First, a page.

Donna Rudolph: Neighbors offer ‘pine on steroids’ cell-tower alternative

January 31, 2014 

Is a “pine-on-steroids” cell tower coming to a street near you?

Not In Durham without your say-so, if members of Durham’s long-standing neighborhood network, The InterNeighborhood Council (INC), have their way.

We in the INC don’t deny we’re hooked on wireless communication, but neighborhoods are fed up with local regulations indifferent to their concerns for personal and property safety and the aesthetic appeal of their homes and communities. They want alternatives to the obtrusive monopines accompanied by a corral of diesel-powered generators that, since 2004, Durham has allowed in residential areas without notification of residents because administrators claim tree-towers, twice as tall as nearby trees, are “concealed.”

Three neighborhoods who opposed the mega-pine Durham planners approved on 751 South – highly visible and potentially unsafe to the right-of-way and trunk gas lines below it – launched a campaign to revise Durham’s cell tower rules.

In 2013, the issue went Durham-wide. In a formal resolution to local governments, INC’s multi-member clout called for new wireless regulations specifically for residential zones. Planning’s September amendment offered superficial changes, so neighborhoods wrote their own. They studied wireless regulations of other North Carolina communities (resident-sensitive Asheville, Wilmington, Orange County), heard what carriers and tower companies want (towers 150-199 feet), and listened to neighbors (asking: Who decides where cell towers go? How close ought towers be to homes? Who’s responsible in case of accidents? What happens if towers are unsafe or abandoned? If our neighborhood needs better wireless service how do we blend it in?).

By Jan 1, 2014, dedicated volunteers on INC’s Zoning/Land-Use Committee presented “Suggestions for New Durham Unified Development (UDO) Wireless Communication Facilities (WCF) Regulations, ed. 6, Jan. 1, 2014.” Details at

The suggested changes aren’t a wholesale replacement of Durham’s existing wireless ordinance; they apply to residential (R) zones and to a 450 foot “buffer zone” in adjacent non R zoned property. Key changes in Durham’s cell tower regulations INC would make to empower residents and protect residential zones are:

• Replace staff approval by requiring a Special Use Permit issued by the Board of Adjustment, which includes notification of property owners for a public hearing and an opportunity to view balloon tests illustrating the visibility of a tower at its proposed site.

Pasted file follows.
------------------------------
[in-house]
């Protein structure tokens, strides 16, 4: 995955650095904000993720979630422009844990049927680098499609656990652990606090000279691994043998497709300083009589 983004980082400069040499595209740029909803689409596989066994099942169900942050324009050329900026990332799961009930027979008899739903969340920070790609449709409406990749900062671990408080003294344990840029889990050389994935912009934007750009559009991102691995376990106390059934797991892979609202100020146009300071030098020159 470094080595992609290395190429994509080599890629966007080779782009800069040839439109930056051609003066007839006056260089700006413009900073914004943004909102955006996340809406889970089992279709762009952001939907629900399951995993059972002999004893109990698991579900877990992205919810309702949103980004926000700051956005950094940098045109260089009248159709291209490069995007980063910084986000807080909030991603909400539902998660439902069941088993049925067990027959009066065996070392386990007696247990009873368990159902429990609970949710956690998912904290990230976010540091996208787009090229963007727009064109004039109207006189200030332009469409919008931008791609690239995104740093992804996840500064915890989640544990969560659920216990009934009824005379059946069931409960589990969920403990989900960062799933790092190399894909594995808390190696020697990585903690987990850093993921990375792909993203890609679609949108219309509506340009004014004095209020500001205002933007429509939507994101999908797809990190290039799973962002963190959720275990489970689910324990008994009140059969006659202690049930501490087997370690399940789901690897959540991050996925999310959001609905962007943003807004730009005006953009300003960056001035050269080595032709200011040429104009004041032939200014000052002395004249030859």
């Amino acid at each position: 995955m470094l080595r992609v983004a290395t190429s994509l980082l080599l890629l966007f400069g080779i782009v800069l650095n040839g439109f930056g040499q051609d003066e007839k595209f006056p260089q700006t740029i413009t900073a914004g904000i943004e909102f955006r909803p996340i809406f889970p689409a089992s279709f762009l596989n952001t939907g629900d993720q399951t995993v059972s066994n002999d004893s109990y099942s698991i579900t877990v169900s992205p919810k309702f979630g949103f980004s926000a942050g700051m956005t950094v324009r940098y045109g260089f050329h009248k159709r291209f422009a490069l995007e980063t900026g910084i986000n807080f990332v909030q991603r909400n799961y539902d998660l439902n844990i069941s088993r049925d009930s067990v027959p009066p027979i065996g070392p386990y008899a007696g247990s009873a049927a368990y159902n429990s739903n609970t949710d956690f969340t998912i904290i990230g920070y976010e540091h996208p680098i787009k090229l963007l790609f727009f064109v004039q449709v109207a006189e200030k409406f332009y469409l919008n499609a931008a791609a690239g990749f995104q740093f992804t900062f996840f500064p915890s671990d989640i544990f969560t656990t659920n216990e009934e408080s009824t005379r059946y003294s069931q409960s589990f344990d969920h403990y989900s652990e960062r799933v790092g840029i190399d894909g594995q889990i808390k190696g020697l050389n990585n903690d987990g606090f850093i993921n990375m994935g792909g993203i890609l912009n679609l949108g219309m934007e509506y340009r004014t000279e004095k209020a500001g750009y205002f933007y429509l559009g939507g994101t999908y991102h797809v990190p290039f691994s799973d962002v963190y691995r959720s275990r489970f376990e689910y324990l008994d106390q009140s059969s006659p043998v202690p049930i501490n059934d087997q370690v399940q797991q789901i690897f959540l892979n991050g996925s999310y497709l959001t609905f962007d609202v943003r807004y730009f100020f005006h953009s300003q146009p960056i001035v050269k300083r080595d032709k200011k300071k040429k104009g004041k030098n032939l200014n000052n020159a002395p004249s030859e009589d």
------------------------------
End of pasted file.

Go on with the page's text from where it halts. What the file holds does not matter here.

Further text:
• Institute context – existing uses at a specific location – rather than “concealed” as the overriding factor in determining compatibility of a tower and its equipment with surrounding structures and activities.

• Balance the wireless industry’s demand to satisfy users with residents’ concern about aesthetic and safety impacts by establishing a height maximum of 120 foot in R and special rural residential (RR) zones, despite industry’s pressure for towers 150 feet up.

• Implement generous non-reducible 300 foot setbacks between towers, residences, and trunk ground utilities; require ample fence and vegetative buffers, and tower liability insurance.

By more restrictive visibility and compatibility standards plus the public hearing and third-party review required for approval of all R zone applications versus the no-hassle administrative-only track allowing up to 180 foot towers in non R zones, the neighborhoods’ proposal incentivizes the industry away from residences. Isn’t that mission accomplished?

In February local officials weigh these changes. If they benefit you or your neighbors, with a click or a call ( mailto:Council@DurhamNC.gov919-560-1200; mailto:commissioners@dconc.gov919-560-0026), you can tell them all: “I live at ... and support the INC resident-friendly cell tower changes.”

Donna Rudolph is the Eagle’s Pointe community’s representative to The InterNeighborhood Council.

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